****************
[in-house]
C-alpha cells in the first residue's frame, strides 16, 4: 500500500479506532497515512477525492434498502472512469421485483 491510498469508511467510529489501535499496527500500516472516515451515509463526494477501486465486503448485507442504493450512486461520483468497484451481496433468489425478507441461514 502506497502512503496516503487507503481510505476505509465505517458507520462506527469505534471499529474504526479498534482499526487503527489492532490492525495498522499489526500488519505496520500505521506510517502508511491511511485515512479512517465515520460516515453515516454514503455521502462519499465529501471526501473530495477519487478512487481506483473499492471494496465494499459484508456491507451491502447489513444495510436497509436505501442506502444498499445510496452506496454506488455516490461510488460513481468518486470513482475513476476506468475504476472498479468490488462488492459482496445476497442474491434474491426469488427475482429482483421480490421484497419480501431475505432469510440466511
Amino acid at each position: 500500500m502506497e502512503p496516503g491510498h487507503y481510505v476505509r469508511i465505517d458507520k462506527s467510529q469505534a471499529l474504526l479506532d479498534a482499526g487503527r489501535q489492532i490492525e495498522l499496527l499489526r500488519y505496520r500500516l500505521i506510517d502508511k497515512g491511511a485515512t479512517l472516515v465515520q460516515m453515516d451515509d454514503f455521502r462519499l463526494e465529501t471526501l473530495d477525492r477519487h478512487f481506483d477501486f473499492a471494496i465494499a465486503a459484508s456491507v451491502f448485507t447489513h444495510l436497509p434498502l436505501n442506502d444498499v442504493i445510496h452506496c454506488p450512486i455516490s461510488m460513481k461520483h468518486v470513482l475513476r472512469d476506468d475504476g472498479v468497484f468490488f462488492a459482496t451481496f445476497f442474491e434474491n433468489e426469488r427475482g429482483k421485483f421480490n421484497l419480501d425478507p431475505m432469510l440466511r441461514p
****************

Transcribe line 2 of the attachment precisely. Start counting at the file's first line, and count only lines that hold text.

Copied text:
C-alpha cells in the first residue's frame, strides 16, 4: 500500500479506532497515512477525492434498502472512469421485483 491510498469508511467510529489501535499496527500500516472516515451515509463526494477501486465486503448485507442504493450512486461520483468497484451481496433468489425478507441461514 502506497502512503496516503487507503481510505476505509465505517458507520462506527469505534471499529474504526479498534482499526487503527489492532490492525495498522499489526500488519505496520500505521506510517502508511491511511485515512479512517465515520460516515453515516454514503455521502462519499465529501471526501473530495477519487478512487481506483473499492471494496465494499459484508456491507451491502447489513444495510436497509436505501442506502444498499445510496452506496454506488455516490461510488460513481468518486470513482475513476476506468475504476472498479468490488462488492459482496445476497442474491434474491426469488427475482429482483421480490421484497419480501431475505432469510440466511